stones.forEach(stone => {
pq.enq(stone);
});
while(pq.size() > 1){
let largestStone = pq.deq();
let secondLargestStone = pq.deq();
if(largestStone != secondLargestStone){
let difference = largestStone - secondLargestStone;
pq.enq(difference);
}
}
if(pq.size() == 0){
return 0;
}
return pq.deq();
}
```

Do not forget to import the library.

`const PriorityQueue = require('priorityqueuejs');`

## 8. JavaScript Map

A `map`

data structure can be used as an `associative array`

, but its main purpose is to maintain a key-value structure and enable **fast look-up**.

A JavaScript Map object holds `key-value`

pairs and remembers the original `insertion order of the keys`

- Java map does not preserve the insertion order.

We discussed about a JavaScript `Object`

earlier and it is similar to `Map`

βboth let you set keys to values, retrieve those values, delete keys, and detect whether something is stored at a key. For this reason (and because there were no built-in alternatives), `Object`

s have been used as `Map`

s historically.

**Problem**:

We are going to solve **Sample problem 8 **in Overview of Data Structures in Java Programming Language.

Our solution would look like this:

```
luckyInteger(nums){
let happyNumber = -1;
if(nums.length == 0){
return happyNumber;
}
//map: key is the number and value is its frequency.
let map = new Map();
for(let i=0; i<nums.length;i++){
if(map.has(nums[i])){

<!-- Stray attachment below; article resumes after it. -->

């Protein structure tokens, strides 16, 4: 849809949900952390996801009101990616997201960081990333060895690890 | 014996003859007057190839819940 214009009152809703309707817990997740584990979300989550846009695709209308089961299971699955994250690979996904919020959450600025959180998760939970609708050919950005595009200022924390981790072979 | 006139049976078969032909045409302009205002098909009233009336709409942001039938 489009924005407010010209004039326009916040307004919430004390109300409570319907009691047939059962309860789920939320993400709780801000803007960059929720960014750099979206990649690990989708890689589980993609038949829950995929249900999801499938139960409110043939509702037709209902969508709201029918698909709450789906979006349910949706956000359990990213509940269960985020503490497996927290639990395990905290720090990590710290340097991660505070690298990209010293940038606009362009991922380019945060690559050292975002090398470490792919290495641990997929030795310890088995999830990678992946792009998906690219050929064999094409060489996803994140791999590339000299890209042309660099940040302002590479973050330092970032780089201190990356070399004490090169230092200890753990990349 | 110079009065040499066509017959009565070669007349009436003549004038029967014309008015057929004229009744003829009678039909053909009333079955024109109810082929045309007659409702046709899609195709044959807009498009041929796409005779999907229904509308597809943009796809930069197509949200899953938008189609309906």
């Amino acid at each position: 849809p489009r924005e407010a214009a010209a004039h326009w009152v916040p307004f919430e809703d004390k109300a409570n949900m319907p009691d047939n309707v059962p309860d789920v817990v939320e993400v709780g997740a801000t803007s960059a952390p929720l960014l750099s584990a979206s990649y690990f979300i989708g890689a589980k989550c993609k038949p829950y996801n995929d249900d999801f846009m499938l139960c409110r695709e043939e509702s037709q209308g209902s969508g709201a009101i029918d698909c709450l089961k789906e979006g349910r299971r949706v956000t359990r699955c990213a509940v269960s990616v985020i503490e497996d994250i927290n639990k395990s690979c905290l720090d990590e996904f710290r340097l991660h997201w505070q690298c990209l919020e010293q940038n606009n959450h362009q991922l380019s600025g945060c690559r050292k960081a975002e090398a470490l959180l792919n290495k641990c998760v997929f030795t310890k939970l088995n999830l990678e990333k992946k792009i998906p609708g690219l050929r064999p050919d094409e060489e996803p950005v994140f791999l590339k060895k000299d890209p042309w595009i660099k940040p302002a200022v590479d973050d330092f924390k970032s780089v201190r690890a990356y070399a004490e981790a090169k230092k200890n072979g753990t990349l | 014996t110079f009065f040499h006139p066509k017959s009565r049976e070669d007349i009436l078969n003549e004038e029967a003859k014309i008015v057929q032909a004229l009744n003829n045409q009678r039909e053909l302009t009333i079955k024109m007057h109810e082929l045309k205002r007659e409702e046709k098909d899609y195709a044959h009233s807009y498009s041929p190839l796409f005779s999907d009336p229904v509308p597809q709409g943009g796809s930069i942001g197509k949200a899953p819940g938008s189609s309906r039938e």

map.set(nums[i], map.get( nums[i]) + 1);
}else{
map.set(nums[i], 1);
}
}
//iterate and check the number equal to its frequence.
for (let [key, value] of map.entries()){
if(key==value){
return key;
}
}
return happyNumber;
}
```

Because JavaScript Map preserves insertion order, there is no need of thinking about things like `LinkedHashMap`

which are in Java.

If you combine a doubly linked list and a map, your can easily build LRU cache.

There is a problem in Leetcode, LRU cache, problem number 146, check it out.

If you do not understand caching, watch this short video.

## 9. JavaScript Set

The ** Set** object lets you store unique values of any type. JavaScript Set objects are collections of values. You can iterate through the elements of a set in

`insertion order`

it preserves insertion order. Β A set can be useful in writing efficient algorithms to a wide range of software engineering problems.

For instance, earlier we used a set to check unique entries in a Sudoku board.

In this case, let us solve **Sample problem 9 **in Overview of Data Structures in Java Programming Language.

```
hasDuplicates (nums) {
let set = new Set ();
let n = nums.length;
if (n <=1){
return false;
}
for (let i = 0; i < n; i++) {
if(set.has(nums[i])){
return true;
}else{
set.add(nums[i]);
}
}
return false;
}
```

## 10. Graphs and binary trees

Graphs and binary trees are non-linear data structures and have not been implemented in JavaScript.

They can be implemented by creating nodes using JavaScript classes. For example, see a `TreeNode`

class representation of a binary tree node in section 5 of this article.

Also, checkout section 13 and onward in Overview of Data Structures in Java Programming Language.

Voila! We are done.

I will be glad to hear from you in the comments section.